City Paper is not for tourists
The Loose Lips column’s popularity is due, in large measure, to its ability to take the high and mighty down a few notches. Much fun. Nonetheless, getting after Shadow Sen. Paul Strauss for trying to act like a real U.S. senator (2/18) seems a little insensitive to the democratically deprived.
It is a daily insult for D.C. residents not to have voting representation in Congress. Some people prefer it that way, of course, because they would rather have senators from all over the U.S., who know nothing about us in D.C., control our lives—rather than entrusting our fate to our own elected senators. Most D.C. residents, however, vastly prefer democratic rights.
The fact that Strauss (whom I don’t know very well, by the way) tries to act like a real senator means he is just doing the job he was elected to do. He gets no taxpayer money, as far as I know. Apparently, he has attracted a few volunteer interns to help spread the word that D.C. residents are (or should be) Americans, and what is the amusement there?
Our D.C. people can make senators as good as or better than the real senators. In every nation in the free world, the residents of the nation’s capital are represented in the national legislature—except one. We D.C. residents are the sole excluded people. D.C. is the last of the segregated political lunch counters.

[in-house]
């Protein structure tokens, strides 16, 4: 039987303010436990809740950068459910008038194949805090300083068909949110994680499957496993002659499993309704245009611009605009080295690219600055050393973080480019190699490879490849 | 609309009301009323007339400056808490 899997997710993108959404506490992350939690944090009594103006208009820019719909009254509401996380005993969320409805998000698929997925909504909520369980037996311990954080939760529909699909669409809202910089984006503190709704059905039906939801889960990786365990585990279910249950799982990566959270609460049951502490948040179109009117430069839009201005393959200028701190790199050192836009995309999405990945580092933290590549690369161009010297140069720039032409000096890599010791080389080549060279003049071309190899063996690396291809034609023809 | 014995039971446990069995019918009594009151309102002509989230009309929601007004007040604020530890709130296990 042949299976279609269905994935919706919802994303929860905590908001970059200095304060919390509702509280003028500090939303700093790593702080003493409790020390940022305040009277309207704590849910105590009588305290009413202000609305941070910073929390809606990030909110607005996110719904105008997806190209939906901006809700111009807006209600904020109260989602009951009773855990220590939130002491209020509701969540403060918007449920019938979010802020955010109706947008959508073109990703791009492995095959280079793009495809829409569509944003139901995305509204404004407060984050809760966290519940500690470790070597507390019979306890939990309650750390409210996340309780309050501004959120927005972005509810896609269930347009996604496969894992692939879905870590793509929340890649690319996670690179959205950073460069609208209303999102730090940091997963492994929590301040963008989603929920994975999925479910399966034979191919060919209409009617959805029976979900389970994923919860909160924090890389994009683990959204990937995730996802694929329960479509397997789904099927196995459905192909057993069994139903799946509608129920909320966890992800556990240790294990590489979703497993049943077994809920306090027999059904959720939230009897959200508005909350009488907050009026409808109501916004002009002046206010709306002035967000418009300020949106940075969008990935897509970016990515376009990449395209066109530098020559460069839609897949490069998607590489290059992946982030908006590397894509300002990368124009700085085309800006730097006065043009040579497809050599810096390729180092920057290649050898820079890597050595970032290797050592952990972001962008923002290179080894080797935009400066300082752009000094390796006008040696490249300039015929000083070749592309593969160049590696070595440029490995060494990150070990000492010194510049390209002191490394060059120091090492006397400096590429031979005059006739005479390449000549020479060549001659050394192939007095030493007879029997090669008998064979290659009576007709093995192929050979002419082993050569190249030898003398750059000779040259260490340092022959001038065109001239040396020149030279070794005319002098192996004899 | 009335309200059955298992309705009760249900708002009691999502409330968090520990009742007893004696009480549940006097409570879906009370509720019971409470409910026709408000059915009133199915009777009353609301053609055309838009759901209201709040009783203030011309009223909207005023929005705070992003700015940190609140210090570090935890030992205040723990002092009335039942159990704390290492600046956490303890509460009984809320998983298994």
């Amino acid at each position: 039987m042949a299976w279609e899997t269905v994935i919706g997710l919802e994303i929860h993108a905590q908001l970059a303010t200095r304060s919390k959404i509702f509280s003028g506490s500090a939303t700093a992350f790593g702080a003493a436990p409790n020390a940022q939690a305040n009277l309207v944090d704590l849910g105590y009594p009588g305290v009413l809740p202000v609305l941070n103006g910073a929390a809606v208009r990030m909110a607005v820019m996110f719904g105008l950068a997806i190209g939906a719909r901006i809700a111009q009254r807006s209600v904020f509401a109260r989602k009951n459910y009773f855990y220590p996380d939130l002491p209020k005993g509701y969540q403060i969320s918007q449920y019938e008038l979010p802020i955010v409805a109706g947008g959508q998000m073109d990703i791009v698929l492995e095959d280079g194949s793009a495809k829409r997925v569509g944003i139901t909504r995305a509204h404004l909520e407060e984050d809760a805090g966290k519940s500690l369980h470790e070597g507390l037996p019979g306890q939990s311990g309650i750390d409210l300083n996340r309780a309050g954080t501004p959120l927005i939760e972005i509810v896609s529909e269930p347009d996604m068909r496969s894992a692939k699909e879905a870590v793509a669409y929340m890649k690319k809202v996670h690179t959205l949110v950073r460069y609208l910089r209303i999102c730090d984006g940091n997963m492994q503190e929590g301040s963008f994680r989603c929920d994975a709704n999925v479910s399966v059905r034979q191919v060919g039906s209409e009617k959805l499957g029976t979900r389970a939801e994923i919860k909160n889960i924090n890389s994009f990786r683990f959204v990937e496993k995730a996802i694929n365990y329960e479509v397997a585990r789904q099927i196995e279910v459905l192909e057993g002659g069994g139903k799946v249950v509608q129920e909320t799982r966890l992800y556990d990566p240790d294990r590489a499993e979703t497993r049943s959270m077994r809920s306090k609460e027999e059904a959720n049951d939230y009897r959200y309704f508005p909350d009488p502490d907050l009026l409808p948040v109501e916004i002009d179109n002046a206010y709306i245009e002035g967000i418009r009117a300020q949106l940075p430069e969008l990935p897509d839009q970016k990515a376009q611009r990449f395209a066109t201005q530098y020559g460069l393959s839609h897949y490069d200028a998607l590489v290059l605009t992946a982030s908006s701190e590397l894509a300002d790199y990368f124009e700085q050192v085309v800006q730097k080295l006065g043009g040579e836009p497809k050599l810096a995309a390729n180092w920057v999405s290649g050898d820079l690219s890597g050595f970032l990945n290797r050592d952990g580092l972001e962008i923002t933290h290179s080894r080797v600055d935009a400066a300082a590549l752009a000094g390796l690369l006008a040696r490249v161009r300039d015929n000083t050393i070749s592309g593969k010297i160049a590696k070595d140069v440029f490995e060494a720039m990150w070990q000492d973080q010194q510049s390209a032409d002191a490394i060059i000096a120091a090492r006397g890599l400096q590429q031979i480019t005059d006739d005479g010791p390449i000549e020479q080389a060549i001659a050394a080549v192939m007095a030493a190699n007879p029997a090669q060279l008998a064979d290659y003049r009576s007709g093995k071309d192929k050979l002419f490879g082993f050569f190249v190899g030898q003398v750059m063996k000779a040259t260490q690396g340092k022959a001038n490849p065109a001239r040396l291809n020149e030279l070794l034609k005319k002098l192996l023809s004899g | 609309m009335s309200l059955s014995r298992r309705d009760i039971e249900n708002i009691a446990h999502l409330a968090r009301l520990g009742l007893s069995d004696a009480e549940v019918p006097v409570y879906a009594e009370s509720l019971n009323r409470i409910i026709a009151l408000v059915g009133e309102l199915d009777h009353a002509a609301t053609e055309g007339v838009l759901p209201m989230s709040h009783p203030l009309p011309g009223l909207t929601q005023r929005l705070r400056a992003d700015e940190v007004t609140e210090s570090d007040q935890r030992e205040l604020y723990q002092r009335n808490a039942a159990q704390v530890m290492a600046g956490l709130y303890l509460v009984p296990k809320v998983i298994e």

Loose Lips seemed to treat as frivolous Strauss’ attempt to “pump meaning” into his job by visiting the Argentine Embassy to learn how the residents of Buenos Aires received voting representation after nearly two centuries of disenfranchisement. Not long ago, Brazil also was like the U.S. in excluding its capital city residents from voting representation in the national legislature. However, Brazil ended that exclusion in 1988. Strauss could go to the Brazilian Embassy, too, and learn how residents of Brasilia were able to join the free world. Democracy would indeed pump meaning into D.C. residents’ daily lives.
North Portal Estates